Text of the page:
McGraw: I agree with you. As you know from our work together on the Fortify technical advisory board I'm pretty optimistic about the progress we appear to be making in software security. Do you feel the same way?
Bishop: I think we're definitely making progress. I think there's a long way to go, but when I look at the world as it is now compared to 10 years ago, my hope is beginning to be restored. Let's put it that way.
McGraw: That's good. What role should training play in large-scale software security initiatives?
Bishop: Training is a strange beast because typically you train for a particular system or in a particular environment or in a particular language. It's critical that people who are working there understand the threats, understand the limitations of their tools and of what they do. I would call training extremely important.
Equally important is education, where you focus on what underlies the training. Where you focus on the principles and the concepts and so forth, and then once you've got that, then you train for individual systems. What you'll find when you do that is the education will take longer than the training, but the training will be fairly quick. When you move to a new environment or to a new system, the retraining will be much quicker because you'll be able to relate what you're seeing to the underlying concepts.
McGraw: I'm glad you put it that way. You anticipated a question I was going to ask about certifying developers for software security—whether they're any good at software security—versus a computer science degree. I think you just said the answer.
Bishop: Yes. Both of them have their place. You simply don't want to confuse the two. They're very different.
McGraw: Current security hotshots like Jeremiah Grossman at WhiteHat Security and RSnake [Robert Hanson, CEO of Sec-Theory] bemoan the idea of trying to secure the Web browser as something that's pretty much impossible. They say, "It's so screwed up, we're never going be able to fix it." Some of us have been moaning about this since 1995. What can we do to address the "browser as a security disaster" problem? [ Ed. note: See Grossman's column in the Attack Trends department, p. 79. He will be an upcoming Silver Bullet guest.]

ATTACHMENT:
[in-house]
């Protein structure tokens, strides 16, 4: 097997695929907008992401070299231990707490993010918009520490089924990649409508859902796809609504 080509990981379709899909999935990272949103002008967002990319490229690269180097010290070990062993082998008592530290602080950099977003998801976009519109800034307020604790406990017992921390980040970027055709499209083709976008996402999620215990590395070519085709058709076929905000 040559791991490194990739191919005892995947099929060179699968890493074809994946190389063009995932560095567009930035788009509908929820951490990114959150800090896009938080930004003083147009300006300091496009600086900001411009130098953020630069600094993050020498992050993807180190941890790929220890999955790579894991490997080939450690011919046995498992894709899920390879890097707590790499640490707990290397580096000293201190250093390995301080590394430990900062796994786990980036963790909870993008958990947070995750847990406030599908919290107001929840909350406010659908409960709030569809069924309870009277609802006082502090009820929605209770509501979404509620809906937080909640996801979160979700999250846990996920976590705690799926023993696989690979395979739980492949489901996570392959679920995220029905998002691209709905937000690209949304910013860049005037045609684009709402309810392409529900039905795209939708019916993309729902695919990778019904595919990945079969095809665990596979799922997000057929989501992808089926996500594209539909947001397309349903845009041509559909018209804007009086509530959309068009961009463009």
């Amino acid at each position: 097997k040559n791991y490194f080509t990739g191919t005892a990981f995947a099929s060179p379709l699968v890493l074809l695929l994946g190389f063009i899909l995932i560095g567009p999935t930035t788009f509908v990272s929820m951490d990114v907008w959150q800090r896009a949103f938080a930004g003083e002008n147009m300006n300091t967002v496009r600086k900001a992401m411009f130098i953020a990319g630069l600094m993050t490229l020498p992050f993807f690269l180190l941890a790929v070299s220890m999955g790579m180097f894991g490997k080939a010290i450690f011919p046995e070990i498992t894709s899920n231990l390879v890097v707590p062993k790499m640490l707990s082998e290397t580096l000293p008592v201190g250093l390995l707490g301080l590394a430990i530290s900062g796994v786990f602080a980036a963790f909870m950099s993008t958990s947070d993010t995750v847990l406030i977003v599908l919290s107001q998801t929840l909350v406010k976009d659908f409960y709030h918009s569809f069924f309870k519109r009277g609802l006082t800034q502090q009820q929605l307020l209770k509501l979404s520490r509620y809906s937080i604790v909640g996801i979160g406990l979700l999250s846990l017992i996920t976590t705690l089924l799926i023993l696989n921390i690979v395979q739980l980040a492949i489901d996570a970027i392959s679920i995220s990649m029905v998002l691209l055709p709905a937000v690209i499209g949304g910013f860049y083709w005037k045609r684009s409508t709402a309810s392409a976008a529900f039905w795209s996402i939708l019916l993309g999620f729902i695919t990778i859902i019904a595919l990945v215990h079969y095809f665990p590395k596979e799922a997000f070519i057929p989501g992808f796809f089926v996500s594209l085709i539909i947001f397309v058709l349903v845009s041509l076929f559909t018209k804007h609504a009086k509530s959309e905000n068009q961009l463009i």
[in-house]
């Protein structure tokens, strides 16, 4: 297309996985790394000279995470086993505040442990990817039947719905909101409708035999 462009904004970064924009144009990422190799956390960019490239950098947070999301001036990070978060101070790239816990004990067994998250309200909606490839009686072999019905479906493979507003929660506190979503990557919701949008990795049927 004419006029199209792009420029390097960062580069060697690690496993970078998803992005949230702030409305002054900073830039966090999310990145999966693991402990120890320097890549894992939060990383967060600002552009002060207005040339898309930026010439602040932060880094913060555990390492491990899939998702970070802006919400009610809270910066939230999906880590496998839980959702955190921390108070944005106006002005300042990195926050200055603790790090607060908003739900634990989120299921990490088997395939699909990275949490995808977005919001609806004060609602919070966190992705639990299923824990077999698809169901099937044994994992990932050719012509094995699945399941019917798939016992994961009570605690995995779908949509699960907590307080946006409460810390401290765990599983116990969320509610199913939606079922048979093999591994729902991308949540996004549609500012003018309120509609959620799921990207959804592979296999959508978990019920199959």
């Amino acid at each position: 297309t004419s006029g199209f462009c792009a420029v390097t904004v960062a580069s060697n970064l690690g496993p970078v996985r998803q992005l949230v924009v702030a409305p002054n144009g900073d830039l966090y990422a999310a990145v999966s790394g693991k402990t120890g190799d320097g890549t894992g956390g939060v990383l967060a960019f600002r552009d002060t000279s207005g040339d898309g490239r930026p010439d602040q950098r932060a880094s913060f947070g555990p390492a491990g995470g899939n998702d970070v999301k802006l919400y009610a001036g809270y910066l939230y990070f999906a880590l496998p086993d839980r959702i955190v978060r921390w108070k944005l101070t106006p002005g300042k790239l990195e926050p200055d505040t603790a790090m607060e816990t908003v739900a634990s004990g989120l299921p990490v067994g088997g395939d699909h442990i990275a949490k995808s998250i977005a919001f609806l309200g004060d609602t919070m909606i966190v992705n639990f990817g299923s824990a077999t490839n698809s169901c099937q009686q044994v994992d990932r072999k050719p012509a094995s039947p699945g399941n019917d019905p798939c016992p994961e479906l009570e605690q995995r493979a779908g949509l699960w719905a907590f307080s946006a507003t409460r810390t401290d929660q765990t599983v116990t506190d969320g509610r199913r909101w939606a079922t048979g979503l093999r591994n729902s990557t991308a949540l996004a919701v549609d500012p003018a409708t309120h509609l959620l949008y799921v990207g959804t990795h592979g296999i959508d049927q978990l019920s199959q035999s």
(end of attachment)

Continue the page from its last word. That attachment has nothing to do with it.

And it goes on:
Bishop: Well, for current browsers, we can keep putting Band-Aids on them. Beyond that, my suspicion is the browsers will need a fundamental rewrite because we need to build assurance into these things, and the browsers were typically not designed with much security in mind. Some of them were designed with sandboxes for Java and so forth, but the security threats are very different now. I think, unfortunately, the only way to improve browsers drastically is to build new ones.
McGraw: A total reset.
Bishop: Do a reset and build them using—I'm not sure I'd call them high assurance techniques—but maybe medium assurance techniques.
McGraw: Right. The question is whether that's a Control-Alt-Delete approach or an L1-A-b approach. What do you think?
Bishop: I just call it an, "Okay, we built prototypes. We've learned from them. Now let's go do it right" approach.
McGraw: Switching gears, how many feet do you have in your menagerie, not including the children? Count up the feet of all of your beasts.
Bishop: Not counting the children, myself, or my wife, there are 26.
McGraw: That's more than most people have.
Bishop: Bear in mind some of them only have two. Oh no, actually—oops, I take it back. I'm sorry. 32 feet.
McGraw: You didn't count the chickens?
Bishop: Well, no. I thought all the chickens had one leg. I counted the number of chickens instead of the feet.
You can find additional podcasts in the series, including those featuring Bill Cheswick, Adam Shostack, Mikko Hyppönen, and Ross Anderson at www.computer.org/security/podcasts/ or www.cigital.com/silverbullet/.
Gary McGraw is Cigital's chief technology officer. His real-world experience is grounded in years of consulting with major corporations and software producers. McGraw is the author of Exploiting Online Games (Addison-Wesley, 2007), Software Security: Building Security In (Addison-Wesley, 2006), Exploiting Software (Addison-Wesley, 2004), Building Secure Software (Addison-Wesley, 2001), and five other books. McGraw has a BA in philosophy from the University of Virginia and a dual PhD in computer science and cognitive science from Indiana University. Contact him at email@example.com.